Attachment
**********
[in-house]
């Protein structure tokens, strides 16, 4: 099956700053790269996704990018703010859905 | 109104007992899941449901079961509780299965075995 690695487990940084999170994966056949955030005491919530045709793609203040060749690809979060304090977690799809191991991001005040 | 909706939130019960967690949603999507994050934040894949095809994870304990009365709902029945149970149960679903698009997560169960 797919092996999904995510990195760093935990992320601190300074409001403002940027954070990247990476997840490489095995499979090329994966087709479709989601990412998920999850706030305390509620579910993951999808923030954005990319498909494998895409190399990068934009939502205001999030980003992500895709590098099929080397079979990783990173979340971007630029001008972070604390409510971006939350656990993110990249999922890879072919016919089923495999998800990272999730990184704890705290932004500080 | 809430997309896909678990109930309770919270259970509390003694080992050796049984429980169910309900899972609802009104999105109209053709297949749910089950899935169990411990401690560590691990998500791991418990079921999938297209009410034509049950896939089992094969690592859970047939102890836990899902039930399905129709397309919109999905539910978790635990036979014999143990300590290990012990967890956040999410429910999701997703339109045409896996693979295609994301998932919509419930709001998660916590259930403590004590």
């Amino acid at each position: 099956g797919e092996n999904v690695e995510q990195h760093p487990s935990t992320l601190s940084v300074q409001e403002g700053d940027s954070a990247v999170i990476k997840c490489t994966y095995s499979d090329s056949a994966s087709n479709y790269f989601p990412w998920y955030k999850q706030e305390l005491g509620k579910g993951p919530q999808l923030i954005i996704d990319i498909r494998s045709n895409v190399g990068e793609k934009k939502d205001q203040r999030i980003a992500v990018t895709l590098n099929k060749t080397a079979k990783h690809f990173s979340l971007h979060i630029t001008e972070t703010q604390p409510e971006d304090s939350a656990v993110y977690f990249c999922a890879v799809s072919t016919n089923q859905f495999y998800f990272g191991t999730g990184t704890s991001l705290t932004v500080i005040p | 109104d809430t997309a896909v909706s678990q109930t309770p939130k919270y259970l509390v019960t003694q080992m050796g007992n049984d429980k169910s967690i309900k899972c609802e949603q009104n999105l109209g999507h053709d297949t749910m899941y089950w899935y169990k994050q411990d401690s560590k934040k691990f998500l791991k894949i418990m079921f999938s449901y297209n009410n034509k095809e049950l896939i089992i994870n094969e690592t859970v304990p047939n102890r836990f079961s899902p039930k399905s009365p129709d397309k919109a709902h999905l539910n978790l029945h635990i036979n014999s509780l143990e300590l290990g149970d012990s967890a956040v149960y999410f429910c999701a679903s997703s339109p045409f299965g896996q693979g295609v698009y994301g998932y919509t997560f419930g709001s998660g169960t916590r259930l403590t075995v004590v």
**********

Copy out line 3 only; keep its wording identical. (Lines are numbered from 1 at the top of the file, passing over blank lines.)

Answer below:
């Amino acid at each position: 099956g797919e092996n999904v690695e995510q990195h760093p487990s935990t992320l601190s940084v300074q409001e403002g700053d940027s954070a990247v999170i990476k997840c490489t994966y095995s499979d090329s056949a994966s087709n479709y790269f989601p990412w998920y955030k999850q706030e305390l005491g509620k579910g993951p919530q999808l923030i954005i996704d990319i498909r494998s045709n895409v190399g990068e793609k934009k939502d205001q203040r999030i980003a992500v990018t895709l590098n099929k060749t080397a079979k990783h690809f990173s979340l971007h979060i630029t001008e972070t703010q604390p409510e971006d304090s939350a656990v993110y977690f990249c999922a890879v799809s072919t016919n089923q859905f495999y998800f990272g191991t999730g990184t704890s991001l705290t932004v500080i005040p | 109104d809430t997309a896909v909706s678990q109930t309770p939130k919270y259970l509390v019960t003694q080992m050796g007992n049984d429980k169910s967690i309900k899972c609802e949603q009104n999105l109209g999507h053709d297949t749910m899941y089950w899935y169990k994050q411990d401690s560590k934040k691990f998500l791991k894949i418990m079921f999938s449901y297209n009410n034509k095809e049950l896939i089992i994870n094969e690592t859970v304990p047939n102890r836990f079961s899902p039930k399905s009365p129709d397309k919109a709902h999905l539910n978790l029945h635990i036979n014999s509780l143990e300590l290990g149970d012990s967890a956040v149960y999410f429910c999701a679903s997703s339109p045409f299965g896996q693979g295609v698009y994301g998932y919509t997560f419930g709001s998660g169960t916590r259930l403590t075995v004590v």